12:55 AM, Jun. 6, 2011 | Written by Alex Taylor
NEW SQUARE — Prayers for the victim of a vicious arson attack two weeks ago were to be offered in a private service Sunday night.
By 8:30 p.m. a steady crowd of New Square residents could be seen gathering inside the community's main synagogue on Truman Avenue, two houses down from where Aron Rottenberg was severely burned during an attack that has exposed a violent religious feud in the heavily Hasidic village.
Outsiders were not allowed inside the synagogue.
Several people entering the synagogue declined to speak with The Journal News or claimed no prayer service for Rottenberg was taking place.
But one man, who gave his name as Moshe Klein, said about 1,000 village residents had in fact gone to synagogue to pray for Rottenberg's recovery despite a community-wide belief that he had acted against the village and its religious leader, Grand Rebbe David Twersky.
He went on to say that the past two weeks had been disruptive for New Square and he complained of unfair media coverage.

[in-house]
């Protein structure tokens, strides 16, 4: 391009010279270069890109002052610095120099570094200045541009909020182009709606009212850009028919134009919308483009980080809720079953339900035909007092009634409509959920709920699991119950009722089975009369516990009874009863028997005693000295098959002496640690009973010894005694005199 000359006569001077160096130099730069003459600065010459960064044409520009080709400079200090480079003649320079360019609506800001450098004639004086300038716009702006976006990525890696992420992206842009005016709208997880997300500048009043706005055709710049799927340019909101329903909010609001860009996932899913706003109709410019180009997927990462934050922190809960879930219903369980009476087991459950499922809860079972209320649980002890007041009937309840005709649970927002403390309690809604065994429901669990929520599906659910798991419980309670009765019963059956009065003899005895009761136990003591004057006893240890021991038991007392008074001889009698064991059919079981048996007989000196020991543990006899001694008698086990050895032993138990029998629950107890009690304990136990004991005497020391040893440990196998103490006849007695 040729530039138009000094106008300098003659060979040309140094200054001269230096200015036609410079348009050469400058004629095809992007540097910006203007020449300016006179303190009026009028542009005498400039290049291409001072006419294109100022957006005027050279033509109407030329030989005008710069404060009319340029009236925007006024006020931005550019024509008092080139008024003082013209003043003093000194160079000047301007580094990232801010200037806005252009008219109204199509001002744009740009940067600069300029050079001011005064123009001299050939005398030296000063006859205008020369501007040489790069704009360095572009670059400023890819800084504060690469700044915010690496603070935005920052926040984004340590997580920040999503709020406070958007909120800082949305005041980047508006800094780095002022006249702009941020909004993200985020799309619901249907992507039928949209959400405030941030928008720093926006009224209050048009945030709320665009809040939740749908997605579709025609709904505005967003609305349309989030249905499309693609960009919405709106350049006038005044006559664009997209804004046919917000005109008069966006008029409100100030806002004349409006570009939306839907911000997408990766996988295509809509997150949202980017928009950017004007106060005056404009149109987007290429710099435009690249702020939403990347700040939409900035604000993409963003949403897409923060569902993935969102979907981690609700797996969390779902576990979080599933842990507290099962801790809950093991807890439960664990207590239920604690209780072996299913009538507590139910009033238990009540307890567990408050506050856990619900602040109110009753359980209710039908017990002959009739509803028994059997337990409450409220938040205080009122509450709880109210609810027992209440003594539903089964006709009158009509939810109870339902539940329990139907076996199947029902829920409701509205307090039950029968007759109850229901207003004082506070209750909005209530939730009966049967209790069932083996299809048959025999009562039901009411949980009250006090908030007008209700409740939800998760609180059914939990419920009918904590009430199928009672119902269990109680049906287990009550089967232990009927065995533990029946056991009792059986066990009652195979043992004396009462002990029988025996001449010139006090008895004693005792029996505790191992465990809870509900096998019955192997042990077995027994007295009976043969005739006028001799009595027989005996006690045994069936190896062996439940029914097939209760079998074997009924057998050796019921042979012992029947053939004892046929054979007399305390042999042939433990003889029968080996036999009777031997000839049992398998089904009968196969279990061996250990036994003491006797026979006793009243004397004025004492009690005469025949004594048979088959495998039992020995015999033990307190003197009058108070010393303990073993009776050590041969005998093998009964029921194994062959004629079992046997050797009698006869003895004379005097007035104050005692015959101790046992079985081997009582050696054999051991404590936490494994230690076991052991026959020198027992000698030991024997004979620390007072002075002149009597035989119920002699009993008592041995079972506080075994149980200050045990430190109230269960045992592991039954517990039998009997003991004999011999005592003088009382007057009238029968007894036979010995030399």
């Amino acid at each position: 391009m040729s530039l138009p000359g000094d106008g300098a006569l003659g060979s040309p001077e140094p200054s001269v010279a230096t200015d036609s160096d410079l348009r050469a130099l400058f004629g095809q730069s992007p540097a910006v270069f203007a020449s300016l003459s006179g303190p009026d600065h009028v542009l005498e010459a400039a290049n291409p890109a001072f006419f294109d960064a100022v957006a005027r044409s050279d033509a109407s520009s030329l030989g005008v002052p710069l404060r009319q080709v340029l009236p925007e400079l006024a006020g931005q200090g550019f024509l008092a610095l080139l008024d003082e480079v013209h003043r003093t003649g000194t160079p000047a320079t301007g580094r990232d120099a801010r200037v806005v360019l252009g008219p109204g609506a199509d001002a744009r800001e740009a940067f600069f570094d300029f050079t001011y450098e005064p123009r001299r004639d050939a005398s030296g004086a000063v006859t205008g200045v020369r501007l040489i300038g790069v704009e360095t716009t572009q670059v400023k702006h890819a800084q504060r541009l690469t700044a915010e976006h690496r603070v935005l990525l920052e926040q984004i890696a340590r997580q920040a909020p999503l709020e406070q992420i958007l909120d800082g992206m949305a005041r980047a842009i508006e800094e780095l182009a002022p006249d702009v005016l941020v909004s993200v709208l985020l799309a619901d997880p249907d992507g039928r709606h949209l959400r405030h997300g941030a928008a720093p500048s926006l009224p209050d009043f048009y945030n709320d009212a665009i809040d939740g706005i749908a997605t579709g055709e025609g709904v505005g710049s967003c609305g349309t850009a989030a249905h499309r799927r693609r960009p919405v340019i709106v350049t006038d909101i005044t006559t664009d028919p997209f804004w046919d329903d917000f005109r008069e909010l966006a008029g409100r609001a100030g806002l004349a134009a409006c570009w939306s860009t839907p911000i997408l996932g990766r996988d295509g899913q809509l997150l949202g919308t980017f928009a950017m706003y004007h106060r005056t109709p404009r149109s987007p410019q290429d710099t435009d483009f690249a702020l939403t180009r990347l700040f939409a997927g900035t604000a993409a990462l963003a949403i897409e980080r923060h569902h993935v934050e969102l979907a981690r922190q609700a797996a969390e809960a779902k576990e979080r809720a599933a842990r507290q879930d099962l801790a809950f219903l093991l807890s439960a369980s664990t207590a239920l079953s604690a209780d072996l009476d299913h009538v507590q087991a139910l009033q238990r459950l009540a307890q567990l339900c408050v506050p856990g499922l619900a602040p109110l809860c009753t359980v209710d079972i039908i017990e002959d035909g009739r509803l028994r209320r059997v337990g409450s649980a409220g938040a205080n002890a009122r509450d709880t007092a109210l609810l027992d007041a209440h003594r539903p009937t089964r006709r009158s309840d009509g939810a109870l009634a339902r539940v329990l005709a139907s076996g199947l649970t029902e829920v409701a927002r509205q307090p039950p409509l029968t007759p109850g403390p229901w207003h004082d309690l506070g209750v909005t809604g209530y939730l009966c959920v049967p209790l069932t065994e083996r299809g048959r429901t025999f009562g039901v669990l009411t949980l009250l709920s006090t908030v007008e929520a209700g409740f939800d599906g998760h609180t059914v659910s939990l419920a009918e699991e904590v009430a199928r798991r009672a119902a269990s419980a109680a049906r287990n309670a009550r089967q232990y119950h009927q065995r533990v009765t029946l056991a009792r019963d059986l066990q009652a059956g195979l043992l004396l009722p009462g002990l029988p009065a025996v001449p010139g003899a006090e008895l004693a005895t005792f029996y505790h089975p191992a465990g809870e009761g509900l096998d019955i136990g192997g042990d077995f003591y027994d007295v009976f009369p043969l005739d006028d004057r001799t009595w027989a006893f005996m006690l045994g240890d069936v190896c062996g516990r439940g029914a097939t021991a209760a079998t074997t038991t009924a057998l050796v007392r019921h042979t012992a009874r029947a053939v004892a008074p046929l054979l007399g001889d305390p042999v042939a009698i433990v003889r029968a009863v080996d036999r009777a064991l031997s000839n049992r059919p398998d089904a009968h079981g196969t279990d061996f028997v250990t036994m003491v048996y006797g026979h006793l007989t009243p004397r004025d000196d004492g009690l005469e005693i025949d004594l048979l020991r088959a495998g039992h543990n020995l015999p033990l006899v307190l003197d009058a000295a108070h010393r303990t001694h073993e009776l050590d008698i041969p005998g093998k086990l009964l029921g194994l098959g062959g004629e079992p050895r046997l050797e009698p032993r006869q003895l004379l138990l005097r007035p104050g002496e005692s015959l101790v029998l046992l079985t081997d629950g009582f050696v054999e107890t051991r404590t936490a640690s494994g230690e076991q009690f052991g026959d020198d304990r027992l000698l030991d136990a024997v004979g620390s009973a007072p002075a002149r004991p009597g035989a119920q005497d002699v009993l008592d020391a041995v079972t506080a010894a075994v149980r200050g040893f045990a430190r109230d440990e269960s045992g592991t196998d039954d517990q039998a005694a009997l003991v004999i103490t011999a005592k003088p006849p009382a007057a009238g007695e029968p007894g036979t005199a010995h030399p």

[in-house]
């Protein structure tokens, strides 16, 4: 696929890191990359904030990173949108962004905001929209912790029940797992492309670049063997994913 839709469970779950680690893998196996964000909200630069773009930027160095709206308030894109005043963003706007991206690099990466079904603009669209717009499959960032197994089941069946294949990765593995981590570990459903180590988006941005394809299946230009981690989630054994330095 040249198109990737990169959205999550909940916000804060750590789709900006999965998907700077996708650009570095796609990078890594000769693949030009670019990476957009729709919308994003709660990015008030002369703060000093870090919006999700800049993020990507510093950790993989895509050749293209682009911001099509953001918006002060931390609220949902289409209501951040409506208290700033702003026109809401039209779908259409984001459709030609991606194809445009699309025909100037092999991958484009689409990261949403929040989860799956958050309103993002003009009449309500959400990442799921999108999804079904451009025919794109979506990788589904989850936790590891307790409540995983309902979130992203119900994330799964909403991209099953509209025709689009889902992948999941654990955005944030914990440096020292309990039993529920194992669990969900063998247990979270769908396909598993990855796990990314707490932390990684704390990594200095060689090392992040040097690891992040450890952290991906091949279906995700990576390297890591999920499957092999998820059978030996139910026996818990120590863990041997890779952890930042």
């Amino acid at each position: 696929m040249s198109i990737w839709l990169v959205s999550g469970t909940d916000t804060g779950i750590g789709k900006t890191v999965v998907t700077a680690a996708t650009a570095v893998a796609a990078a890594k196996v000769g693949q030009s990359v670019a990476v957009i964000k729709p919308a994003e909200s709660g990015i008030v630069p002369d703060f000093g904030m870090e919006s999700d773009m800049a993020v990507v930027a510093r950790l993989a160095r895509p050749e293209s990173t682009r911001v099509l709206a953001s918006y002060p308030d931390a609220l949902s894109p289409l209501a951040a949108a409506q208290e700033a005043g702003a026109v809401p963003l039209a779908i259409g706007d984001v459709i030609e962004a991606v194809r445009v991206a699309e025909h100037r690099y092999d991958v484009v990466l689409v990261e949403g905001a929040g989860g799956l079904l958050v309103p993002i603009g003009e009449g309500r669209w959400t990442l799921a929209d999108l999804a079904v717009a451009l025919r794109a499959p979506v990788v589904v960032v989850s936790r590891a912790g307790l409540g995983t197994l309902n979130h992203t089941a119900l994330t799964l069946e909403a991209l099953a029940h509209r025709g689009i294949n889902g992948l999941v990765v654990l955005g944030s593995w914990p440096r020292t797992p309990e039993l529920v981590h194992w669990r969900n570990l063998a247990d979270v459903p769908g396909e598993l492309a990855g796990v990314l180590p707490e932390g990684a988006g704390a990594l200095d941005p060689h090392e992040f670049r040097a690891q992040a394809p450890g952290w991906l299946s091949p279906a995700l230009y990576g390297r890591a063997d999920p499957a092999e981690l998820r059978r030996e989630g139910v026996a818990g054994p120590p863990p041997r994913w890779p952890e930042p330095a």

"This is very painful," Klein said.
"One guy wants to destroy the whole community," he said.
Another New Square resident, who declined to give his name, said he had been friends with Rottenberg, but believed he had provoked the May 22 attack after years of religious infractions.
Those infractions included not praying at the shul and stubbornly encouraging others, especially teenagers, to pray outside of New Square.
Rottenberg, 43, a plumber married with children, remains in Westchester Medical Center in Valhalla with third-degree burns across 50 percent of his body.
Rottenberg and other residents had been targeted for protests and vandalism since September when they broke Twersky's rules by praying outside the New Square synagogue at a local nursing home.
Shaul Spitzer, 18, is charged with felony counts of attempted murder and arson, along with assault.
He remains hospitalized in New York City with third-degree burns on his hands.
The prayer session was the first public event acknowledging Rottenberg's injuries.
While Twersky has spoken against violence and wishing a recovery to those injured, Rottenberg's family has blamed the rabbi for not stepping in to stop the months of violence that preceded the attack.
Staff writer Steve Lieberman contributed to this report.